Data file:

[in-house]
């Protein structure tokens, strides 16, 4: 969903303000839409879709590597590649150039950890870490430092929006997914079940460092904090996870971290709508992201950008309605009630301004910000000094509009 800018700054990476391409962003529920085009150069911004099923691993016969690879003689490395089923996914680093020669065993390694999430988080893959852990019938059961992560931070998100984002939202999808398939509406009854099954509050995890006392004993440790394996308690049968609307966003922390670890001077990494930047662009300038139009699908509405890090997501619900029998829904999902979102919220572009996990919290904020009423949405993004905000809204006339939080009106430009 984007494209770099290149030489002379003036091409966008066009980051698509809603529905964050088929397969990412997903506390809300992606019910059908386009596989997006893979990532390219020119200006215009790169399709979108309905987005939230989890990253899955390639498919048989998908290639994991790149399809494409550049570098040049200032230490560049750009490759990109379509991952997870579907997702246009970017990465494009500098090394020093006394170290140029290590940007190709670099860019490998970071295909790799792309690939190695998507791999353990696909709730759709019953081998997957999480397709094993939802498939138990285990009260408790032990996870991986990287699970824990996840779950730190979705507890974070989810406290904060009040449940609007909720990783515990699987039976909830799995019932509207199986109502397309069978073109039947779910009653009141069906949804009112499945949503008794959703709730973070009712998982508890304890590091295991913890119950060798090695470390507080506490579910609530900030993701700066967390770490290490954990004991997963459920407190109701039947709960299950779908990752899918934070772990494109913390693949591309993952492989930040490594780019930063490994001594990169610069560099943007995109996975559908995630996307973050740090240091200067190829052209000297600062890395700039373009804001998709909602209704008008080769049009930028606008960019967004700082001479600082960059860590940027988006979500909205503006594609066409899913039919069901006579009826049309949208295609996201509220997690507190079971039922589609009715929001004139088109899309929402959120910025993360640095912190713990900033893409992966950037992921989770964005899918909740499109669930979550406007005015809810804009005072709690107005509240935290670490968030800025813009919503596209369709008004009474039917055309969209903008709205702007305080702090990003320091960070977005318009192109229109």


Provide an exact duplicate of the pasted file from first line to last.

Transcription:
[in-house]
């Protein structure tokens, strides 16, 4: 969903303000839409879709590597590649150039950890870490430092929006997914079940460092904090996870971290709508992201950008309605009630301004910000000094509009 800018700054990476391409962003529920085009150069911004099923691993016969690879003689490395089923996914680093020669065993390694999430988080893959852990019938059961992560931070998100984002939202999808398939509406009854099954509050995890006392004993440790394996308690049968609307966003922390670890001077990494930047662009300038139009699908509405890090997501619900029998829904999902979102919220572009996990919290904020009423949405993004905000809204006339939080009106430009 984007494209770099290149030489002379003036091409966008066009980051698509809603529905964050088929397969990412997903506390809300992606019910059908386009596989997006893979990532390219020119200006215009790169399709979108309905987005939230989890990253899955390639498919048989998908290639994991790149399809494409550049570098040049200032230490560049750009490759990109379509991952997870579907997702246009970017990465494009500098090394020093006394170290140029290590940007190709670099860019490998970071295909790799792309690939190695998507791999353990696909709730759709019953081998997957999480397709094993939802498939138990285990009260408790032990996870991986990287699970824990996840779950730190979705507890974070989810406290904060009040449940609007909720990783515990699987039976909830799995019932509207199986109502397309069978073109039947779910009653009141069906949804009112499945949503008794959703709730973070009712998982508890304890590091295991913890119950060798090695470390507080506490579910609530900030993701700066967390770490290490954990004991997963459920407190109701039947709960299950779908990752899918934070772990494109913390693949591309993952492989930040490594780019930063490994001594990169610069560099943007995109996975559908995630996307973050740090240091200067190829052209000297600062890395700039373009804001998709909602209704008008080769049009930028606008960019967004700082001479600082960059860590940027988006979500909205503006594609066409899913039919069901006579009826049309949208295609996201509220997690507190079971039922589609009715929001004139088109899309929402959120910025993360640095912190713990900033893409992966950037992921989770964005899918909740499109669930979550406007005015809810804009005072709690107005509240935290670490968030800025813009919503596209369709008004009474039917055309969209903008709205702007305080702090990003320091960070977005318009192109229109």